Dayton Assault Lawyer

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Dayton Assault Lawyer

While most people know that assault is unlawful in Ohio, many are unaware that a person does not actually have to physically attack someone in order to be charged with this offense. In fact, a person can be charged with assault without even making contact with another person. Whether assault is charged as a misdemeanor or a felony offense depends on the specific circumstances of a case, so if you were recently accused of assault, it is important to contact an experienced Dayton assault lawyer who can evaluate your case and explain your legal options.

Simple Assault

Ohio law divides assault into a number of different categories, including simple assault, felony assault, negligent assault, and aggravated assault. Simple assault is defined as knowingly causing or attempting to cause physical harm to, or recklessly causing serious physical harm to another person. It is important to note that acting knowingly is not the same thing as acting intentionally, but only requires knowledge that harm could result from a person’s actions. Reckless behavior, on the other hand, means that a person acted without regard as to whether a person would suffer harm as a result of his or her conduct. Simple assault is usually charged as a first degree misdemeanor, which could mean up to six months in jail and a $1,000 fine. However, misdemeanor assault charges could be enhanced to felony assault if the case involved an assault on:

  • An impaired person and was committed by his or her caregiver;
  • A staff member, volunteer, or visitor at a correctional facility and was committed by someone incarcerated there;
  • A teacher, administrator, or school bus operator, on school grounds, or while the victim was engaged in official duties;
  • An on-duty peace officer, firefighter, hospital worker, healthcare provider, or EMT;
  • A officer or employee of a public children services agency while he or she was working; or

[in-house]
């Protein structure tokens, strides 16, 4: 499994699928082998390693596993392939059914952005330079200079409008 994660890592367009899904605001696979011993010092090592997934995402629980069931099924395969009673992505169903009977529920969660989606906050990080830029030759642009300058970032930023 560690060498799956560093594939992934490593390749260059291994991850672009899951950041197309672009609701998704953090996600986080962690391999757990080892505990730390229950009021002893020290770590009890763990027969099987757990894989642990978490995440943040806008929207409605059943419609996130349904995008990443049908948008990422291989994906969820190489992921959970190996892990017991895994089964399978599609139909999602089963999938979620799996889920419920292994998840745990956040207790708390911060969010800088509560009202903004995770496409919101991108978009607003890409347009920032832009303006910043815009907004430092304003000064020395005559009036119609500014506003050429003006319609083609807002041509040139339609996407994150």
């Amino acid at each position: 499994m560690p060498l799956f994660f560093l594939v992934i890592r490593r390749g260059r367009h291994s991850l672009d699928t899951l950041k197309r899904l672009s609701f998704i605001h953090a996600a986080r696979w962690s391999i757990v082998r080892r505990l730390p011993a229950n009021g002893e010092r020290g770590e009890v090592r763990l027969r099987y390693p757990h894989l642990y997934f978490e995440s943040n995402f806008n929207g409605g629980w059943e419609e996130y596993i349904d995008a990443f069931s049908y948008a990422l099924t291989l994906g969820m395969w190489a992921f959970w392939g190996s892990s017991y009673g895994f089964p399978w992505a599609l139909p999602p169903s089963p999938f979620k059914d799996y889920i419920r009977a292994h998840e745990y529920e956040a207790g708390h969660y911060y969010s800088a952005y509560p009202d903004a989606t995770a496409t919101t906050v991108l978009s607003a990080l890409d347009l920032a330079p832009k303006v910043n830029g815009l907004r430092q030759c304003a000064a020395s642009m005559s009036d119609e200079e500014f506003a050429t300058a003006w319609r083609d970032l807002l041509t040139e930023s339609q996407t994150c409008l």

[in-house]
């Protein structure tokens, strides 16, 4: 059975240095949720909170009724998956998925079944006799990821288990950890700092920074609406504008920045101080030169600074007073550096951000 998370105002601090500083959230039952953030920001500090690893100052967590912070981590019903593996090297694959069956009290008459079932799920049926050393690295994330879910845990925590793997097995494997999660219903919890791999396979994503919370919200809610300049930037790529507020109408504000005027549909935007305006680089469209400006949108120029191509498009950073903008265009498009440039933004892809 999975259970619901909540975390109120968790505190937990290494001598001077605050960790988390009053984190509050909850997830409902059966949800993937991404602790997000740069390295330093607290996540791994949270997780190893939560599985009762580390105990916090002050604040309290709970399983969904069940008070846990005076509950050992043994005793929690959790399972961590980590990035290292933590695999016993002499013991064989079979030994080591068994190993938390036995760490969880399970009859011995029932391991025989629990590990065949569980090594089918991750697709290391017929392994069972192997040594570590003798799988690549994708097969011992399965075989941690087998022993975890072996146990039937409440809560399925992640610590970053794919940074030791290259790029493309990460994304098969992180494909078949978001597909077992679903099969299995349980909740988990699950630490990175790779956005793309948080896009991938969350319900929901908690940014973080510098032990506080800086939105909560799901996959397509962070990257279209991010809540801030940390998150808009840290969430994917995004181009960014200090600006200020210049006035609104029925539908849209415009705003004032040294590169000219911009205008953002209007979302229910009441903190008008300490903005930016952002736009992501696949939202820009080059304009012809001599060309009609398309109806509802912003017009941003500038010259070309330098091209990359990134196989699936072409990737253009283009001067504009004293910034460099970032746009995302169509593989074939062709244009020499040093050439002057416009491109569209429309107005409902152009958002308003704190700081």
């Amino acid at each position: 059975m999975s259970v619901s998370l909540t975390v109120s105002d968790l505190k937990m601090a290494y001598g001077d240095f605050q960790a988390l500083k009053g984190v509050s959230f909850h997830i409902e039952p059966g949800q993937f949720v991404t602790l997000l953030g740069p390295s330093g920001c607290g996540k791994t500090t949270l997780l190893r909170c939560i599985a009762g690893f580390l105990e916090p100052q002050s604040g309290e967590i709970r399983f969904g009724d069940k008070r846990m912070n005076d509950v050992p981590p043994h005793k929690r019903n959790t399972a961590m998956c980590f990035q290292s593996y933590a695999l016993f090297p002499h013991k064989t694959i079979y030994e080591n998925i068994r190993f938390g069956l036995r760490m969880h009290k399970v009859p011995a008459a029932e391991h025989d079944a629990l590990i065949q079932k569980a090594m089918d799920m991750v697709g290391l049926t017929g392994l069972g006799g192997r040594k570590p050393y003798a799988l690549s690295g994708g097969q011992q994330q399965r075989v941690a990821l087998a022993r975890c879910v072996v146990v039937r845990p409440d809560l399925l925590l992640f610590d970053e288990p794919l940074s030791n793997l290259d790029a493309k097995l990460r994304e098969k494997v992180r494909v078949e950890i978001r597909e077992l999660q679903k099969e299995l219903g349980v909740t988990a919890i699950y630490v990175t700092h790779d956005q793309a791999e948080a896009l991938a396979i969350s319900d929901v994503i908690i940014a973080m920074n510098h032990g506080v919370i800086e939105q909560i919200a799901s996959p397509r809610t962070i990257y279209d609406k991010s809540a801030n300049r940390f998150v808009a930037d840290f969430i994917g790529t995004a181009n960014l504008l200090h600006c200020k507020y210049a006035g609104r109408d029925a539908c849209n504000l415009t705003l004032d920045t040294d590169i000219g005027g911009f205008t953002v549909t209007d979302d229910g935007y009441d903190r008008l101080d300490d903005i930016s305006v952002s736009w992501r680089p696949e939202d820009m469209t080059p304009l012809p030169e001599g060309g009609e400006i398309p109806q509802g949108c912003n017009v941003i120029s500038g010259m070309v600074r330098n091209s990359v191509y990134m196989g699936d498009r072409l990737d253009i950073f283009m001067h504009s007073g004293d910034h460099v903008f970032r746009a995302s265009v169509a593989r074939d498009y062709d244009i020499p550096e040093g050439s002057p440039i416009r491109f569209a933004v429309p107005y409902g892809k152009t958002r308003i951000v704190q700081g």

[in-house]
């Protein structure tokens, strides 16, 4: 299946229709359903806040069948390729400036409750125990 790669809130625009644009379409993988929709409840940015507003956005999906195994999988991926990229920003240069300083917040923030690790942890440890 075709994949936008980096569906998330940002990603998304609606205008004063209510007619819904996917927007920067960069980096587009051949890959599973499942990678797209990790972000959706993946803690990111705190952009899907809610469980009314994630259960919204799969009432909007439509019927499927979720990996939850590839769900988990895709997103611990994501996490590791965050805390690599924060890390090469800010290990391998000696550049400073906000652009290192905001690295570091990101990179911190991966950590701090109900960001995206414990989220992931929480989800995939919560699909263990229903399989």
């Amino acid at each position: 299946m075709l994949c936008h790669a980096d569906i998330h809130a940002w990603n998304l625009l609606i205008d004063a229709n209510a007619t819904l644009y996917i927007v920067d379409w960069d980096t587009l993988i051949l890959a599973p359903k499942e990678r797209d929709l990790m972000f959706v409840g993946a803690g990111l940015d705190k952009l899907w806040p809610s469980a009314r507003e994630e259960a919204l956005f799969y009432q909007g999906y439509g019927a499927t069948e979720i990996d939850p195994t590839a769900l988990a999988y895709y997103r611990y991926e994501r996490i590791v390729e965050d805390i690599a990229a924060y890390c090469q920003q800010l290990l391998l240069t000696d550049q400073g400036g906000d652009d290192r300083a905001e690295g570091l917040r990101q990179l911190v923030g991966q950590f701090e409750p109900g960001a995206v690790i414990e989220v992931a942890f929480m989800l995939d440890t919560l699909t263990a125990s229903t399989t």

• A judge, prosecutor, court official, or court employee engaged in fulfilling his or her responsibilities.

Felony Assault

An offense will automatically be charged as a felonious assault if the defendant is accused of knowingly causing, or attempting to cause serious physical harm to another person through the use of a deadly weapon. To qualify as a deadly weapon, an object need only be an instrument or device that is capable of inflicting death and was either designed or adapted for use as a weapon, or was possessed as a weapon. Under this definition, everything from a vehicle to a ballpoint pen could be considered a deadly weapon. These offenses are usually charged as second degree felonies, which are punishable by between two and eight years in prison and a $20,000 fine.

Aggravated Assault

Aggravated assault is essentially a form of felonious assault that is committed while the accused was in an extreme emotional state and was provoked in some way by the other party. This offense is penalized less harshly than standard felonious assault, although it is still punishable by a prison term of up to six years and fines of $5,000.

Negligent Assault

The last form of assault in Ohio is negligent assault, which occurs when someone negligently causes physical harm to another person through the use of a deadly weapon. Negligent conduct involves a substantial lapse of due care, as a result of which, a person fails to avoid or perceive the risk that his or her conduct has on someone else. Like simple assault, negligent assault is a misdemeanor offense.


To speak with an experienced Dayton assault lawyer about defending yourself against a pending assault charge, please call The VanNoy Firm at (937) 952-5043 today.

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